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RI Coastal Resources Management Council preserve, protect, develop, and restore coastal resources for all Rhode Islanders

New STORMTOOLS Risk and Damage Assessment App now available

November 21, 2019, WAKEFIELD – A new mobile device app developed by the R.I. Shoreline Change Special Area Management Plan (Beach SAMP) team is now available to assist property owners, state agencies, permit applicants, municipal planners, industry users, and the public to view storm risk and damage assessment information on maps for Rhode Island coastal properties in the palm of their hands. The app is available for Android or iOS operating systems.

The STORMTOOLS Risk and Damage Assessment App, also referred to as the Coastal Environmental Risk Index (CERI) App, was developed this year by the Rhode Island Coastal Resources Management Council (CRMC)’s Beach SAMP team, led by CRMC Executive Director Grover Fugate, Dr. Malcolm Spaulding, Professor Emeritus, University of Rhode Island Ocean Engineering, and the URI Environmental Data Center (EDC) to provide coastal hazard information on a mobile device platform for ease of use. The app provides access to flood risk data and related damages for a user-selected structure based on the CERI model and the STORMTOOLS Design Elevation maps.

(The maps were previously developed by the Beach SAMP team with funding from the U.S. Department of Housing and Urban Development [HUD] and the National Oceanic and Atmospheric Administration [NOAA].)

Utilizing the mobile device’s GPS location or a user-selected location and the structure’s characteristics as classified by the U.S. Army Corps of Engineers from their North Atlantic Coast Comprehensive Study (2017), the app will return important information for the site such as elevation, the FEMA base flood elevation (BFE), and the STORMTOOLS flood surge depth (including wave height) for the selected sea level rise (options are present-day or zero, two, three, five, seven, and 10 feet).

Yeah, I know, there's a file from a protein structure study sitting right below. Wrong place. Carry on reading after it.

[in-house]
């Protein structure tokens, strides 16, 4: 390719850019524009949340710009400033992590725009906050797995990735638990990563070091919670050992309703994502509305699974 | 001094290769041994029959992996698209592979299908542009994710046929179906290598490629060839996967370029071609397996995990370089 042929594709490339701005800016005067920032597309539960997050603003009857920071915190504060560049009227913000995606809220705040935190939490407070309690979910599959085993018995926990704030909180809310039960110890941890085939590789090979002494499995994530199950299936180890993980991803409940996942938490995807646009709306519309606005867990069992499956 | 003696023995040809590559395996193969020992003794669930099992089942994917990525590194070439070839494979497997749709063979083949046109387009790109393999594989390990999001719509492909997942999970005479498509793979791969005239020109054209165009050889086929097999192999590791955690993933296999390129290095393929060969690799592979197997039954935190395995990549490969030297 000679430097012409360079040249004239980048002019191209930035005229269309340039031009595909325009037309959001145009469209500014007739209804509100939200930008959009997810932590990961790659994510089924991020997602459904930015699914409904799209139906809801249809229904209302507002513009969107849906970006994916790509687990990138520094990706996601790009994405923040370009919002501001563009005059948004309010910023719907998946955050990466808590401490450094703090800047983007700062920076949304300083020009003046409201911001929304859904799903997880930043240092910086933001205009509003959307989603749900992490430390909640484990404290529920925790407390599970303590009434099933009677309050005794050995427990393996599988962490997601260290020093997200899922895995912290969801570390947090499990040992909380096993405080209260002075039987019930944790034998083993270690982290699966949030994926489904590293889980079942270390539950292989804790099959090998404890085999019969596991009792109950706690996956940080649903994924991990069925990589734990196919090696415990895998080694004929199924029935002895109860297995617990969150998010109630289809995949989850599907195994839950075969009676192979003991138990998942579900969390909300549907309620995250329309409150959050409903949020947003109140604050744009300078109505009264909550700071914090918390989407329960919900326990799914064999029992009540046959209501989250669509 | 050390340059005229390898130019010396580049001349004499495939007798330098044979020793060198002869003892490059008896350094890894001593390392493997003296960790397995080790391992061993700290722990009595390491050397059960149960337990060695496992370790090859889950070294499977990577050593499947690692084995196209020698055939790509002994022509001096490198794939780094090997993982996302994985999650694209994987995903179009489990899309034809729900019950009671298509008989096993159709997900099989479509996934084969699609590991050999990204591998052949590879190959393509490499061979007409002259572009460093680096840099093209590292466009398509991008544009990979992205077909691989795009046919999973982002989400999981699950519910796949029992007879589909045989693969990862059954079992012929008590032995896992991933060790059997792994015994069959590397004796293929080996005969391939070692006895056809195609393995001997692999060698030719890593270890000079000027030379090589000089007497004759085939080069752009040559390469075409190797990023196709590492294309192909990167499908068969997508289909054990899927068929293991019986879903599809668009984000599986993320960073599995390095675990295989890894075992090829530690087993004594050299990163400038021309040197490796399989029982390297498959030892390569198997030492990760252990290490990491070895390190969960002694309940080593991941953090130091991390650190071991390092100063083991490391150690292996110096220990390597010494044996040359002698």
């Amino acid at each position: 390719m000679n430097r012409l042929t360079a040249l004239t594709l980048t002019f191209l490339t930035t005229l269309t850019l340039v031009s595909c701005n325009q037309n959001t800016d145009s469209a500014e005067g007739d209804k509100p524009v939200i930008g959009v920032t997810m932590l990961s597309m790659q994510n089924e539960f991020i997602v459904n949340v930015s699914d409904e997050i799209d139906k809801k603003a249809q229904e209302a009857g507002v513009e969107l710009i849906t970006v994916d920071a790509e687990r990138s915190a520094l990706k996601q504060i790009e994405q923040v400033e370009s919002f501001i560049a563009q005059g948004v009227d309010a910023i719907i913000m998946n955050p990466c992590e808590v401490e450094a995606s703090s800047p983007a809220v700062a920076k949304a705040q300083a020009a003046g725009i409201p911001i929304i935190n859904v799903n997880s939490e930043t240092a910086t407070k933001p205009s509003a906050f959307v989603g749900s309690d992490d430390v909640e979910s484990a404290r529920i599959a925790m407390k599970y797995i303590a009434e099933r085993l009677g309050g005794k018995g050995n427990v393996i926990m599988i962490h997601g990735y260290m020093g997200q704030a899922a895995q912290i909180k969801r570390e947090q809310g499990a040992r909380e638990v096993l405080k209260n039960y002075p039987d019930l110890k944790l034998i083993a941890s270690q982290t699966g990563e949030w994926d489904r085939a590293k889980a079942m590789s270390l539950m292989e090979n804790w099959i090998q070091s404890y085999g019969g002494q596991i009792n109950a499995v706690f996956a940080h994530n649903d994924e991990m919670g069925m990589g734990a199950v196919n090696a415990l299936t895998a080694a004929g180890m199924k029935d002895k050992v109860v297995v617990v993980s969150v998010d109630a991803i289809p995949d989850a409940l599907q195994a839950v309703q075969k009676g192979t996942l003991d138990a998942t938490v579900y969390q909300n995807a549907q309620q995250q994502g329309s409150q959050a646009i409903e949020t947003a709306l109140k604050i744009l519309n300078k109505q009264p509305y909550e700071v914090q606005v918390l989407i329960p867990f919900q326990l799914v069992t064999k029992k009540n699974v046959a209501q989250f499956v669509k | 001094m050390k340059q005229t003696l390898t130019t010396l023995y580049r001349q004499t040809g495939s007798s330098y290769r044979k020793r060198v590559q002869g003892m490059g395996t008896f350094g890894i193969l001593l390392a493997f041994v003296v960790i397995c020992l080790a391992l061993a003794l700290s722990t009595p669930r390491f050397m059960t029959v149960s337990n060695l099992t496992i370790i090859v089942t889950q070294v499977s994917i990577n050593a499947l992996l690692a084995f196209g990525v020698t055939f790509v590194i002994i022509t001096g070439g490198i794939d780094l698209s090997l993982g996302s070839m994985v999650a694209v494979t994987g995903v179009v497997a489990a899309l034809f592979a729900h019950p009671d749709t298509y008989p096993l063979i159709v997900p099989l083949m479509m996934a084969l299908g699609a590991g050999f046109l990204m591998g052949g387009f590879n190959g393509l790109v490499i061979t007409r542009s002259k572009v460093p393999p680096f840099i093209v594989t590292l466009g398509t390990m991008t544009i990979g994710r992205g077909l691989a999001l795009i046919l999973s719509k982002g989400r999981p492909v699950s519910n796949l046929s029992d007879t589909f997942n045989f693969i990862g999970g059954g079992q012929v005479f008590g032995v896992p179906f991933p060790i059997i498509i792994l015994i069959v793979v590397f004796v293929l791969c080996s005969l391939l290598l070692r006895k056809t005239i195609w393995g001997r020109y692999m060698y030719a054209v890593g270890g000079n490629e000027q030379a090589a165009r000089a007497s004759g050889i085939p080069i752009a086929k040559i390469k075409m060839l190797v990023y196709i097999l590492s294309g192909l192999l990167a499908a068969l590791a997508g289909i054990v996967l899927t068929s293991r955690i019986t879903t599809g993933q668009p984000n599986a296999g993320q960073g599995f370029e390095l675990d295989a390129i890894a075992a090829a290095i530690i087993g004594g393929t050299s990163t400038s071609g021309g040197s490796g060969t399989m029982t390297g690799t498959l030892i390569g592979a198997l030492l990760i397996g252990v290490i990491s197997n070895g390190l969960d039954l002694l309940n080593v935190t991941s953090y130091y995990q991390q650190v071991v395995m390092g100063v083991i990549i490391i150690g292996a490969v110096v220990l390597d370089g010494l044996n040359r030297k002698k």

Users can select the structure type and sea level rise scenario for the given location and then compare the FEMA BFE (which does not include future conditions from sea level rise) and the STORMTOOLS BFE that considers future conditions to determine any necessary increase in structural elevation to minimize risk from coastal storms into the future. The CERI App is publicly available at no cost to the users.

“The CERI App provides mobile device users instant access to assess likely coastal hazard damage risk, both now and in the future due to sea level rise,” said CRMC Executive Director Grover Fugate. “It also gives the user the ability to rapidly assess and modify structural designs to increase coastal adaptation and resiliency for the design life of the structure.”

Instructions on the app can be found on the CRMC web site. To download the app for your phone, simply go into your app store, search for STORMTOOLS, and download the free app.

There will be an overview and tutorial of the app as part of tonight’s Beach SAMP Stakeholder meeting, from 6-8:30 p.m. at the University of Rhode Island Bay Campus. Corless Auditorium. For more information, or to RSVP, go to


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Suite 116, 4808 Tower Hill Road, Wakefield, RI 02879-1900
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